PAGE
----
“W Factor doesn’t have the pizazz and direct effect on steering that headtube angle does, and nobody will wring their hands and bite their nails over it like they do for top tube length or trail (nor should they), but it does play a part in how the bike feels.”
Grant so kindly replied to my email with a long response filled with many gems! Of which:
“The Will Factor, because Will is tall, has a high saddle, and was sitting too close to the rear hub with a “normal” length chainstay – my opinion.”
Without going off on a longer-than-necessary tangent, I found this description of the Gus Boots fitting here:
“Length adds stability in surfboards, skateboards, cars, skis, boats, and bicycles. Our Hillibike chainstays are almost half a foot longer than your garden-variety modern mountain bike chainstays, and the bikes ride better for it.”
Surfboards are a great example! Depending on a number of factors, a surfer will go to their quiver and either grab a 12′ longboard or a 6′ thruster. The longer the board, the more it’ll plane like a Cadillac. The shorter, it will be more shreddy. Or as Grant puts it:
“The longer=less wiggly (a more positive-sounding description than the “more stable” we’ve been using)…is easy for anybody to understand, with all those other examples or by simple experiments anybody can do with sticks on table or something.”
The email ended with a quote that is relevant to bike reviews:
“So I think the contribution WF can make ‘to the conversation’ is just another thing to think about that makes bike and bike design more interesting. I totally believe that it matters, not just in feel, but to an extent in safety. A less wiggly bike is safer. People like the idea of a quick-handed surgeon with a scalpel, cutting their way down the trails or steering totally with their eyes on a road, but when a bike responds so quickly to a rider’s input, it also responds quickly to invisible (wind) and unexpected physical inputs (low traction, reverse camber, bumps while picking one’s nose, brief unadvised high-speed no-hands riding, video-ing a friend while you’re riding, all that.”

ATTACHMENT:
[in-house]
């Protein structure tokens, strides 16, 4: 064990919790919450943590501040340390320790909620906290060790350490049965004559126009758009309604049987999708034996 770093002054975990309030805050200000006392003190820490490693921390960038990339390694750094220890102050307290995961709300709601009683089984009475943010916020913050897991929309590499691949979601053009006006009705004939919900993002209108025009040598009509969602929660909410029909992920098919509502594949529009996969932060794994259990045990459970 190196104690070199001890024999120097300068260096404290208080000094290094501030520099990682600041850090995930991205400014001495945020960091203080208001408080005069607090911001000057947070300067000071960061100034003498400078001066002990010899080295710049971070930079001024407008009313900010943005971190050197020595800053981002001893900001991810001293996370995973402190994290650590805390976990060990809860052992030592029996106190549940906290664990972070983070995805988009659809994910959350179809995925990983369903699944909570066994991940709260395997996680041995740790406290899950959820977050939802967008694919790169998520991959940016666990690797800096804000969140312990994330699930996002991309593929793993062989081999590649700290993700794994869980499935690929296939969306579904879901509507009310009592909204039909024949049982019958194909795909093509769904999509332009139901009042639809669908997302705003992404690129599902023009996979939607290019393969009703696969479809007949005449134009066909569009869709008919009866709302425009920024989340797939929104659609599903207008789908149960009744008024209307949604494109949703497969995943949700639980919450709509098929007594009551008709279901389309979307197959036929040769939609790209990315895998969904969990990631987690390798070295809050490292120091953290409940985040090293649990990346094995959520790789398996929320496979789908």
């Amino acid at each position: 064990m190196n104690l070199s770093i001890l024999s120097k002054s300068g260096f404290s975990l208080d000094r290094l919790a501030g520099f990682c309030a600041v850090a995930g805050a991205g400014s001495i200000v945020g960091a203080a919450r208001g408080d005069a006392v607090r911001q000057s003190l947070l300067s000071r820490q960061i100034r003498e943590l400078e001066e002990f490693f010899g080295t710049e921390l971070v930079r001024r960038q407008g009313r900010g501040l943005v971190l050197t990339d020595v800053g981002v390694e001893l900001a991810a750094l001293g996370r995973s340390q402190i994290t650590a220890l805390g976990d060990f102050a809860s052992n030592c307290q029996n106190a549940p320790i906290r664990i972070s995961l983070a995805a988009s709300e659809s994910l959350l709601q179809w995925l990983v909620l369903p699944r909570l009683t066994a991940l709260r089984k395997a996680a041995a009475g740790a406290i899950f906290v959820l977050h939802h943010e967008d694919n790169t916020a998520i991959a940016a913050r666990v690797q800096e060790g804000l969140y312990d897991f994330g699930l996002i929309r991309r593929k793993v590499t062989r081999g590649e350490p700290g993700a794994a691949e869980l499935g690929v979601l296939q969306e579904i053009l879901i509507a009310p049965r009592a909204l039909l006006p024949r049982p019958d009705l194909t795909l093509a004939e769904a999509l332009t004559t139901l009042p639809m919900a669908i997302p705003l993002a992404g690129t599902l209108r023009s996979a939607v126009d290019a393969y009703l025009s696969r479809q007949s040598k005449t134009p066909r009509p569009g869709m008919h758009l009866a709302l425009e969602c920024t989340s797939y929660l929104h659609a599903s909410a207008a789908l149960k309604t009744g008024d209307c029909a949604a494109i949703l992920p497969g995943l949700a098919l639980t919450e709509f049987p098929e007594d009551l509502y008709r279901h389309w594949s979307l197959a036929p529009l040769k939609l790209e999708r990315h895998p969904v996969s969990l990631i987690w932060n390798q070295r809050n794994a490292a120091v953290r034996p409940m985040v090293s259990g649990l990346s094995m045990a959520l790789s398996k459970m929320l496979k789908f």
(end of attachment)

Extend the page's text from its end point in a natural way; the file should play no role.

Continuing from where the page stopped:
“People who don’t know our bike but ‘know’ bike geometry will/have/still do say or suggest that they are sluggish, ride like trucks, can’t go around hairpins, etc. Absolutely not true. The hardest hairpin I’ve ever ridden (made it 2x in 100 tries), my buddy on a Large GUS makes every time. It’s all rider. I’m a good rider, but by my own standards.”
Thanks to Grant and Will for this input!
Back on Track: Riding the Hayduke LVS – Loaded
A few weeks back, the Esker boyz rolled through town with an LVS for me to ride for an overnighter with Sincere Cycles in the Santa Fe National Forest. I arrived at Sincere in the early afternoon, picked up the LVS, and took it home to pack it up for everything I’d need to sleep out under the stars for a night.
Like many of you most likely feel, my “overnighter” kit is the same as a “week-long” kit with the only variable being how much food I carry, so this series of anecdotes applies to longer tours as well.
I began stuffing the cavernous frame bag, the rear seat tube bag, and the front cockpit (Thermarest Ridgerest, Helinox chair, and a Rogue Panda pocket) before mounting the Buckhorn waxed canvas panniers to carry my bedding, water filter, and “down suit” as the temps were to dip to freezing.
To be completely honest here, the Hayduke LVS with its Molle rear rack dubbed the Molle Rackwald, is heavy. The rack on its own is 5 lbs 13 oz ! My initial inclination was to remove it and throw on a rear Old Man Mountain or Tumbleweed T-Rack, but I gave it a go because it just looks so good on the bike. I thought for sure I’d be huffin’ this beast up the steep singletrack climb and be in a world of pain the whole while.
Inch-worming it up a steep and punchy moment on Saddleback trail…
Yet I was immediately surprised by how well the Hayduke LVS climbed. On a few techy sections of root and loose rock that I sometimes walk on my hardtail or full suspension, I just tractor-crawled right up like I was in 4-Low! The extra long wheelbase aided in traction so much that I didn’t have time to notice the Teravail Ehline 29×2.5″ on the rear (a tire that I’ve sworn off for riding here due to its lack of traction in our kitty litter trails.)
In fact, the only issue I had was with a “breakover” moment: breakover angle or rampover angle is the maximum possible supplementary angle that a vehicle, with at least one forward wheel and one rear wheel, can drive over without the apex of that angle touching any point of the vehicle other than the wheels (read: gettin’ turtled on a rock).